Internal Migration Becomes an Issue

It is reported that 74% of the population (18.1 million households) lives in cities, which is about three times greater than the number of rural households (6.7 million)
Out of the 64,000 villages in the country 33,000 have been deserted.
Out of the 64,000 villages in the country 33,000 have been deserted.

The rate of internal migration (people within a country moving to another location within its borders) in Iran has decreased by almost a third over the past decade, according to preliminary findings of the recent population and housing census carried out in the second half of the last fiscal (ended March 20).

Reports indicate, however, that the drop is not an indication of decrease in rural-urban migration or improvement in the quality of rural life, but rather a decrease in the number of people residing in rural areas to make their shift to big cities.

Over the past five years, 4.7 million people relocated with urban areas accounting for 84% of the destinations.

In 2007, 12 million migrated within the country with 74% looking for greener pastures in urban regions. Between 2007 and 2012, nearly 5.5 million people relocated with the majority (77.7%) destined for urban areas.

Although there are some reports on a wave of ‘reverse migration’ – from bigger cities to nearby smaller towns and suburban areas – in recent years, the claims seem to contradict facts and figures.

Only 15.6% of the total migrations over the past 10 years have been to rural areas.

Seyed Abolfazl Razavi, deputy to the first vice-president for rural development and deprived areas, says that out of the 64,000 villages in the country 33,000 have been deserted and 25,000 villages are each inhabited by less than 20 households, IRNA reported.


Larger metropolitan areas have more lucrative employment opportunities and generally have higher incomes than smaller towns and cities. This is particularly visible in developing countries. As a result, the big urban areas attract people seeking to escape unproductive and dysfunctional economies in smaller regions.

Several reports say close to 74% of the population lives in cities with a total of 18.1 million households, which is about three times bigger than the number of rural families (6.7 million).

In 1977, the number of households was almost equal in rural and urban areas (3.2 million and 3.4 million respectively).

The population growth rate in rural areas has been declining since 1992, dropping to 1.21% in the 1988-1992 period, and then to -0.64% by 2007 before reaching a plateau at about -1% over the past five years.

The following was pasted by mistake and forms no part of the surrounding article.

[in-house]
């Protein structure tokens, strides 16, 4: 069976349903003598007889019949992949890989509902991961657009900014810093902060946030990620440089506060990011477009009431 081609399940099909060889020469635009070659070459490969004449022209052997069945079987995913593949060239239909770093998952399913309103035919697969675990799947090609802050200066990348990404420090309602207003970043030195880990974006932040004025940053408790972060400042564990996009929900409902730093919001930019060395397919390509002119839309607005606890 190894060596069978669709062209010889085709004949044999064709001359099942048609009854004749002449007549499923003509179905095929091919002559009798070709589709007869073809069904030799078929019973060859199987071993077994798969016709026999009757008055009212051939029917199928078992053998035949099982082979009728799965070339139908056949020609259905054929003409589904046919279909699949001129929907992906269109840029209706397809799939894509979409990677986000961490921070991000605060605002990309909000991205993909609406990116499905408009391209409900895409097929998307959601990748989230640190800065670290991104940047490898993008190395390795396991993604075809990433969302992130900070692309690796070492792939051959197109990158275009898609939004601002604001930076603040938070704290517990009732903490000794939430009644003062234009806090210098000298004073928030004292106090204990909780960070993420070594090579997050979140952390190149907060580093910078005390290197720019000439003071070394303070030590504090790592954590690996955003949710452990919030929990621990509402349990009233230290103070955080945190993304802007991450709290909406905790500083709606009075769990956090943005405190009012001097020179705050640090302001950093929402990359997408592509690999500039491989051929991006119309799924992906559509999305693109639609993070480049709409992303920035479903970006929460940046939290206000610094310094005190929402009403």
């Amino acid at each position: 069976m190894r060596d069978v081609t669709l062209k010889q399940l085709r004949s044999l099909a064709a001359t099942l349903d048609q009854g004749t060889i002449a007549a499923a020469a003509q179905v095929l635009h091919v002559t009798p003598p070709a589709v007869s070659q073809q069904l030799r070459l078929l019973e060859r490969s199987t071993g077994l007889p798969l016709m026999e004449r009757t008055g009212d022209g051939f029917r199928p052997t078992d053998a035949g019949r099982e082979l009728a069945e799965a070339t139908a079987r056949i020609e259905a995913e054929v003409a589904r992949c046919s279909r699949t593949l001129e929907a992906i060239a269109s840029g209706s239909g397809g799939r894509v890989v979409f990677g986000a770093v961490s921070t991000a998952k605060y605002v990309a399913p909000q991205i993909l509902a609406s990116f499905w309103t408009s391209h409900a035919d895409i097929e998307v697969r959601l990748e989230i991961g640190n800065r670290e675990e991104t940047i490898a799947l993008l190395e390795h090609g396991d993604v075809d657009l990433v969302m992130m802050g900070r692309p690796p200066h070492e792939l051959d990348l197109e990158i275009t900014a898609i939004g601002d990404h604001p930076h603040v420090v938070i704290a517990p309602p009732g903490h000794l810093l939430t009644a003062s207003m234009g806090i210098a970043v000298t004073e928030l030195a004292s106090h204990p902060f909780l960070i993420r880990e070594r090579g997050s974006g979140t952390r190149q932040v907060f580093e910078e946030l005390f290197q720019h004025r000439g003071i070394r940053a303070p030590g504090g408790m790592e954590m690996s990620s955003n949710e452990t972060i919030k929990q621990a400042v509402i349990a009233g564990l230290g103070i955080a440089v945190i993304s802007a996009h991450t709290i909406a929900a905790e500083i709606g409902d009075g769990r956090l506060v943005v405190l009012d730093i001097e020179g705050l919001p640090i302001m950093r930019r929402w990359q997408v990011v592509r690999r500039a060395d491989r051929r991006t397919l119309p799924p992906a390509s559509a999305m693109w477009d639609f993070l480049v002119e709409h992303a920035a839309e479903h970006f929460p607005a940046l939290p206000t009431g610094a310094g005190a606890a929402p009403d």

People migrate for a variety of reasons which can be classified as economic (to find a job), social (in search of a better quality of life), and environmental (consecutive years of drought and air pollution). However, these factors can influence each other.

The number of displaced people has increased considerably over the past half century with lakes, wetlands and rivers drying up due to declining rainfall. Several thousand villages have been almost totally deserted partly due to the unending struggle with drought that saw a large influx of people moving into the already over-crowded cities in search of jobs.

Academia, sociologists and economic experts say better job prospects and sustainable living conditions are the main reasons behind the mushrooming growth of urban dwellers

Most migrants say they would not leave if they had relatively acceptable levels of income and living facilities in their towns and villages.

Experts have warned that if the present trend continues, the rural population will further decline to one-fifth by 2031.

  Better Place to Live

While Alborz, Isfahan, Gilan, Yazd, and Mazandaran were the top five provinces with the most number of migrants during 2007-2011 due to their better climate and environmental conditions, Tehran Province, home to the capital city and 13 million residents, was the top destination for migrants (20.2%) among the 31 provinces in the past year.

The capital city also has the largest excess population among Iranian metropolitans. More than 70% of its population has exceeded the optimum population level. In other words, the huge and expanding metropolis can only provide 2.38 million of its residents with favorable living conditions.

Tehran was followed by Khorasan Razavi (7.3%) and Isfahan (6.8%) as the provinces with the highest percentage of inbound moves. The provinces of Ilam, Chaharmahal Bakhtiari, and North Khorasan have had the smallest shares of inbound migrants with 0.7%, 1% and 1.1% respectively.

The results of the census also show that Tehran Province remains the most densely populated province housing 16.6% of the total 80 million population. It is followed by Isfahan and Khorasan Razavi. Ilam with less than 1% is at the end of the ladder.

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